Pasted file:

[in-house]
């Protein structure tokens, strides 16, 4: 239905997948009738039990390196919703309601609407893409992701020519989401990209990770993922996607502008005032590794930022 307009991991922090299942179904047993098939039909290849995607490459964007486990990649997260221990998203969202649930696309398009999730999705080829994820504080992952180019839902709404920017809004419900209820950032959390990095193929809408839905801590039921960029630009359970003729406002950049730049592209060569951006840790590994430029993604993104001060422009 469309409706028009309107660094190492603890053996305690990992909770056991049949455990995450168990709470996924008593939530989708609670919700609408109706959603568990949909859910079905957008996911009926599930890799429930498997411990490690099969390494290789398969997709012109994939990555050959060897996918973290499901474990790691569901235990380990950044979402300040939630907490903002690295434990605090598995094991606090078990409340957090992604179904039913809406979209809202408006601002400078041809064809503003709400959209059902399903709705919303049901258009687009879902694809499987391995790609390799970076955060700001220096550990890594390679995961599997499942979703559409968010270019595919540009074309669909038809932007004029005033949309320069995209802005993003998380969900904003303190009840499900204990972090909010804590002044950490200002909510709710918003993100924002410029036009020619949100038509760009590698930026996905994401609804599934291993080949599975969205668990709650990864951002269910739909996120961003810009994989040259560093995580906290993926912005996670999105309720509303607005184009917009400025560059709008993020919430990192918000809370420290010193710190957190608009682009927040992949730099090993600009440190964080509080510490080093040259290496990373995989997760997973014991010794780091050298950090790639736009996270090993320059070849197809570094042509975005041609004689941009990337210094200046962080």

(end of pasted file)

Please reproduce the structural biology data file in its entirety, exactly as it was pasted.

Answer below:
[in-house]
């Protein structure tokens, strides 16, 4: 239905997948009738039990390196919703309601609407893409992701020519989401990209990770993922996607502008005032590794930022 307009991991922090299942179904047993098939039909290849995607490459964007486990990649997260221990998203969202649930696309398009999730999705080829994820504080992952180019839902709404920017809004419900209820950032959390990095193929809408839905801590039921960029630009359970003729406002950049730049592209060569951006840790590994430029993604993104001060422009 469309409706028009309107660094190492603890053996305690990992909770056991049949455990995450168990709470996924008593939530989708609670919700609408109706959603568990949909859910079905957008996911009926599930890799429930498997411990490690099969390494290789398969997709012109994939990555050959060897996918973290499901474990790691569901235990380990950044979402300040939630907490903002690295434990605090598995094991606090078990409340957090992604179904039913809406979209809202408006601002400078041809064809503003709400959209059902399903709705919303049901258009687009879902694809499987391995790609390799970076955060700001220096550990890594390679995961599997499942979703559409968010270019595919540009074309669909038809932007004029005033949309320069995209802005993003998380969900904003303190009840499900204990972090909010804590002044950490200002909510709710918003993100924002410029036009020619949100038509760009590698930026996905994401609804599934291993080949599975969205668990709650990864951002269910739909996120961003810009994989040259560093995580906290993926912005996670999105309720509303607005184009917009400025560059709008993020919430990192918000809370420290010193710190957190608009682009927040992949730099090993600009440190964080509080510490080093040259290496990373995989997760997973014991010794780091050298950090790639736009996270090993320059070849197809570094042509975005041609004689941009990337210094200046962080």